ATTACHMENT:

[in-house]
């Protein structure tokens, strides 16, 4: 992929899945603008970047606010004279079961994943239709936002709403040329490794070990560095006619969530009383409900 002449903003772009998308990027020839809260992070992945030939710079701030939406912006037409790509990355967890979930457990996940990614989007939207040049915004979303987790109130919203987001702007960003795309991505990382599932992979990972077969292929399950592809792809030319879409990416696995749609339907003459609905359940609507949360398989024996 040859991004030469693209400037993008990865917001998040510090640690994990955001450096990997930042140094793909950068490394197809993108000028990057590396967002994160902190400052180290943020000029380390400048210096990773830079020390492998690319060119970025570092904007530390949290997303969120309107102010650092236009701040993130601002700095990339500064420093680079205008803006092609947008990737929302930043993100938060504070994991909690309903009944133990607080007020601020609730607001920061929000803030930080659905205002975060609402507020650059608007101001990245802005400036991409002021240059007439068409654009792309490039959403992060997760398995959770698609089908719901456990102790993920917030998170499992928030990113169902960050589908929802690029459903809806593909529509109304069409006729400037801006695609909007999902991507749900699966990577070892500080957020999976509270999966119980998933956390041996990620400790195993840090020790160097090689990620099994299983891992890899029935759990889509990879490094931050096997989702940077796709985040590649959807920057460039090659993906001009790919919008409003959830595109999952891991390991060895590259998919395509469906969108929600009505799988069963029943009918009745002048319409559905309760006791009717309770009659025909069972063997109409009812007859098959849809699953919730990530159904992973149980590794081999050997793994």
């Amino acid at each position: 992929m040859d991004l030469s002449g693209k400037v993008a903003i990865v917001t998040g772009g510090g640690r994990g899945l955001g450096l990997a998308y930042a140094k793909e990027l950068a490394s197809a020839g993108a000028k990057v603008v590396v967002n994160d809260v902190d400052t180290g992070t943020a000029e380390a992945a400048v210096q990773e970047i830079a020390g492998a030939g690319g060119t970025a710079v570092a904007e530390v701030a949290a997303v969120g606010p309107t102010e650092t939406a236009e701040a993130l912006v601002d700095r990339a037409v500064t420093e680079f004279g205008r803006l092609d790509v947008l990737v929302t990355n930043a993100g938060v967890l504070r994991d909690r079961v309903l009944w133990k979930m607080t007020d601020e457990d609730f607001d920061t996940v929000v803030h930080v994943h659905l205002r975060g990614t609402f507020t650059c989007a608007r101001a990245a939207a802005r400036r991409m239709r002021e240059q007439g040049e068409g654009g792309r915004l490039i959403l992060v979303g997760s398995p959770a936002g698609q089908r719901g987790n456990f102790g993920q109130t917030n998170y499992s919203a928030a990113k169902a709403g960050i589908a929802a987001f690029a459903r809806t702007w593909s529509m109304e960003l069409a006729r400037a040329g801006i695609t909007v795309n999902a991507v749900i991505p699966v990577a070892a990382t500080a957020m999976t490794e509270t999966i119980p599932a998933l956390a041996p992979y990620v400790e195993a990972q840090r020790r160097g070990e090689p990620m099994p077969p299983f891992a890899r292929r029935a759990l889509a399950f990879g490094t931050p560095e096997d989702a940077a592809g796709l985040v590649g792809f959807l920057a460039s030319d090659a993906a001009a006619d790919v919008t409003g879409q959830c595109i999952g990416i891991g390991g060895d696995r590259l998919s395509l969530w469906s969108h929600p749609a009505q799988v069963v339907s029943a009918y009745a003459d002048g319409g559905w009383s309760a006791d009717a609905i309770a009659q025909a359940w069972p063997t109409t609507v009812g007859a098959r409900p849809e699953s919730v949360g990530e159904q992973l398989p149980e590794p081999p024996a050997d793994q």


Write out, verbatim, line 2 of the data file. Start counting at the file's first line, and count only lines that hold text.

């Protein structure tokens, strides 16, 4: 992929899945603008970047606010004279079961994943239709936002709403040329490794070990560095006619969530009383409900 002449903003772009998308990027020839809260992070992945030939710079701030939406912006037409790509990355967890979930457990996940990614989007939207040049915004979303987790109130919203987001702007960003795309991505990382599932992979990972077969292929399950592809792809030319879409990416696995749609339907003459609905359940609507949360398989024996 040859991004030469693209400037993008990865917001998040510090640690994990955001450096990997930042140094793909950068490394197809993108000028990057590396967002994160902190400052180290943020000029380390400048210096990773830079020390492998690319060119970025570092904007530390949290997303969120309107102010650092236009701040993130601002700095990339500064420093680079205008803006092609947008990737929302930043993100938060504070994991909690309903009944133990607080007020601020609730607001920061929000803030930080659905205002975060609402507020650059608007101001990245802005400036991409002021240059007439068409654009792309490039959403992060997760398995959770698609089908719901456990102790993920917030998170499992928030990113169902960050589908929802690029459903809806593909529509109304069409006729400037801006695609909007999902991507749900699966990577070892500080957020999976509270999966119980998933956390041996990620400790195993840090020790160097090689990620099994299983891992890899029935759990889509990879490094931050096997989702940077796709985040590649959807920057460039090659993906001009790919919008409003959830595109999952891991390991060895590259998919395509469906969108929600009505799988069963029943009918009745002048319409559905309760006791009717309770009659025909069972063997109409009812007859098959849809699953919730990530159904992973149980590794081999050997793994």